Industry gives a laboratory to America’s young scientists… Popular Science 1941.
YOUTHFUL, IMAGINATION, an inexhaustible national resource, is being developed along scientific lines by the American Institute of the City of New-York. This organization, chartered in 1828 and devoted throughout its existence to the promulgation of science and the encouragement of American industry, established its junior branch in 1928 and recently has intensified its efforts in this direction through the American Institute Laboratory at 310 Fifth Avenue, New York.
Its aim is to direct and utilize the imaginative faculties of youth which, since the founding of the institute, have been turning more and more toward science and mechanics. Under its wing are more than 730 juvenile science clubs, scattered throughout the United States, its possessions, and foreign countries. Some meet in high schools, some in settlement houses, and some are spontaneous youthful organizations with cellar or attic laboratories and club rooms. In the aggregate there are more than 30,000 youthful club members.
They experiment with model airplanes, bacteria, telescopes, radio, tropical fish, light, sound, animal-breeding, and in numerous other fields. Their ambition is limited only by their own knowledge and the cost of equipment, and it was to obviate the latter difficulty to some degree that the American Institute Laboratory has been established with the cooperation of the International Business Machines Corporation, which gave the use of two floors of a New York City office building, and of the Westinghouse Electric & Manufacturing Company, which supplied the equipment.
This is (was) pretty cool, maybe we as in makers, society and a science hungry public can bring this back!
Here are the companies listed in the article…
“American Institute Laboratory” I can’t seem to find if it exists as it once did, anyone know? All the references on Google are from books from the early 1900’s – they coordinated science fairs at the time it seems. Science fairs go back to at least as far as 1928 when the American Institute of New York City first held one for city youth at the Museum of Natural History. In 1950, science fairs went under the auspices of Science Service, a non-profit organization. It became international in 1960.
International Business Machines Corporation (IBM). IBM is still around and they continue to support science for kids. IBM gave 2 floors in NYC, I wonder if they’d be willing to do this again? I’ve email our team who has worked with IBM before on the IBM IGNITE camp.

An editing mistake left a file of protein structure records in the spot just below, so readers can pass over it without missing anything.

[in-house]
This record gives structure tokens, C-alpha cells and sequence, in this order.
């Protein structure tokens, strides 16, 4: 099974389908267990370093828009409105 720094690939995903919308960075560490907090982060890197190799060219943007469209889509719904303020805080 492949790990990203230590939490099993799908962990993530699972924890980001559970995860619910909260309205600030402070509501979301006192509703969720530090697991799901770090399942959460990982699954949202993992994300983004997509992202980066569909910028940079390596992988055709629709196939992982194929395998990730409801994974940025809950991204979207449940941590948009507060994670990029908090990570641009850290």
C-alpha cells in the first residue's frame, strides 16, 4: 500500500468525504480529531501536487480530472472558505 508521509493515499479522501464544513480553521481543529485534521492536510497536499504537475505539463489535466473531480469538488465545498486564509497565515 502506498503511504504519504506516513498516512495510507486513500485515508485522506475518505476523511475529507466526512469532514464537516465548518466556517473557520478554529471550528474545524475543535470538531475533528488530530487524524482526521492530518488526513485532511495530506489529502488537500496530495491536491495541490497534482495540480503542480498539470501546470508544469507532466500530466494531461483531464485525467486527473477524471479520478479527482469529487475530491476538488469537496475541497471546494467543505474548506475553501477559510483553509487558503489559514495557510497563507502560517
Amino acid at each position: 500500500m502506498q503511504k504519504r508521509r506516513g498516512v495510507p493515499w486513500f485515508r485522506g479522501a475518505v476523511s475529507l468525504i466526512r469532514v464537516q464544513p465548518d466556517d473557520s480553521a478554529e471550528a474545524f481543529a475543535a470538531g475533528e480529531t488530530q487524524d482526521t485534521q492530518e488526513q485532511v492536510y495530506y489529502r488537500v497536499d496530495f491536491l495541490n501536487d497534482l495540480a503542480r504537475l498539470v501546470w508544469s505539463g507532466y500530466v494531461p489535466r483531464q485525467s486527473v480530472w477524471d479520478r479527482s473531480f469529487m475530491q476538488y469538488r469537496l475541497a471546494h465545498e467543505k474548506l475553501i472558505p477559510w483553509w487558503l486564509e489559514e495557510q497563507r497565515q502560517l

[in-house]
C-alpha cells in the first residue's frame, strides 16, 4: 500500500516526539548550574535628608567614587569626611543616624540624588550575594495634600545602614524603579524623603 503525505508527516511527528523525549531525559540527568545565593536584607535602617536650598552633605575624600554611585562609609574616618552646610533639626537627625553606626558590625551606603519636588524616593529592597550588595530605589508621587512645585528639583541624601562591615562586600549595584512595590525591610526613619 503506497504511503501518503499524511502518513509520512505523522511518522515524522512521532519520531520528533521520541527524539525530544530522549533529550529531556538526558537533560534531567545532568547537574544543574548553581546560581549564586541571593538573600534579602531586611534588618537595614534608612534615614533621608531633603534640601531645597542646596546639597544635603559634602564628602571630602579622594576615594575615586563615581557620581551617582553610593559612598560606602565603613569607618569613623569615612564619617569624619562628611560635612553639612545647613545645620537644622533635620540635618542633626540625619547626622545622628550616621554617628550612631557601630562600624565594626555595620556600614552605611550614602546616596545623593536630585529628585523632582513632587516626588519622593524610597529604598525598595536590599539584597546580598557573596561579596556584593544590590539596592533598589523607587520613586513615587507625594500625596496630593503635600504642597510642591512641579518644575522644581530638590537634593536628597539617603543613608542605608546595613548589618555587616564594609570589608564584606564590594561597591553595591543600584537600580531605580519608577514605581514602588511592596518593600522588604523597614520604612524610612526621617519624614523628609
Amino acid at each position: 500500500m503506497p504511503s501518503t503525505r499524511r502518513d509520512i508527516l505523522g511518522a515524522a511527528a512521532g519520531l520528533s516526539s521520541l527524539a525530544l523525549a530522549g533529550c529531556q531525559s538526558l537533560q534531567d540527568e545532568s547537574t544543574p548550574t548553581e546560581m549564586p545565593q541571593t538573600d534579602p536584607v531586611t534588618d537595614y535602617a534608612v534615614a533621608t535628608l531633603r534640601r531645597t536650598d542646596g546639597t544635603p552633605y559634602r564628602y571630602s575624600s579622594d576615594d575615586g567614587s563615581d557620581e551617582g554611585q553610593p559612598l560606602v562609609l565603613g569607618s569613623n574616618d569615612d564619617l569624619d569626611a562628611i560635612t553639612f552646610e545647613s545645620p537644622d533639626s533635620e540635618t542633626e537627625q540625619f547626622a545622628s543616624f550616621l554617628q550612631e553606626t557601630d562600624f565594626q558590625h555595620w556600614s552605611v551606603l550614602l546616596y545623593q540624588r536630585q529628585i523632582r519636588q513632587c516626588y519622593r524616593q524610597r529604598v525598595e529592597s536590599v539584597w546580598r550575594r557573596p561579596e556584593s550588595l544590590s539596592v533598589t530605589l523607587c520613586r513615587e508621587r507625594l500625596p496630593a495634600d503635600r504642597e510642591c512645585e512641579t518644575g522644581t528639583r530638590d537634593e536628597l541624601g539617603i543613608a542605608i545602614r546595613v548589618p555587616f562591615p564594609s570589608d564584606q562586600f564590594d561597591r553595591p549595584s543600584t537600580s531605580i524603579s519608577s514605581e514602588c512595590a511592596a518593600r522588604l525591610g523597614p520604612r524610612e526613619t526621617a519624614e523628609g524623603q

Westinghouse Electric & Manufacturing Company. Westinghouse was founded in 1886, then it bought CBS in the 1995 and renamed itself the CBS corporation, in 1998 CBS creates a subsidiary called Westinghouse Electric Corporation. In 1999 CBS sells the nuclear assets to BNFL that operates as Westinghouse Electric Company, the business in then sold to Toshiba. CBS is then acquired by Viacom, Viacom calls itself CBS corporation and CBS retains ownership of Westinghouse Electric Company. Companies have licensed the Westinghouse name but they’re not sold by the original company.
So… It seems to me CBS or Toshiba might be the ones to ask about sponsoring this again? Anyone work at either place, email me.
We have a chemistry book (below) – I’d like to see that get out there to more folks and perhaps develop a “new” chemistry set for kids to go along with it. Imagine 2 floors of science learning in each major city, doing real chemistry experiments!
Illustrated Guide to Home Chemistry Experiments
For students, DIY hobbyists, and science buffs, who can no longer get real chemistry sets, this one-of-a-kind guide explains how to set up and use a home chemistry lab, with step-by-step instructions for conducting experiments in basic chemistry. Learn how to smelt copper, purify alcohol, synthesize rayon, test for drugs and poisons, and much more. The book includes lessons on how to equip your home chemistry lab, master laboratory skills, and work safely in your lab, along with 17 hands-on chapters that include multiple laboratory sessions.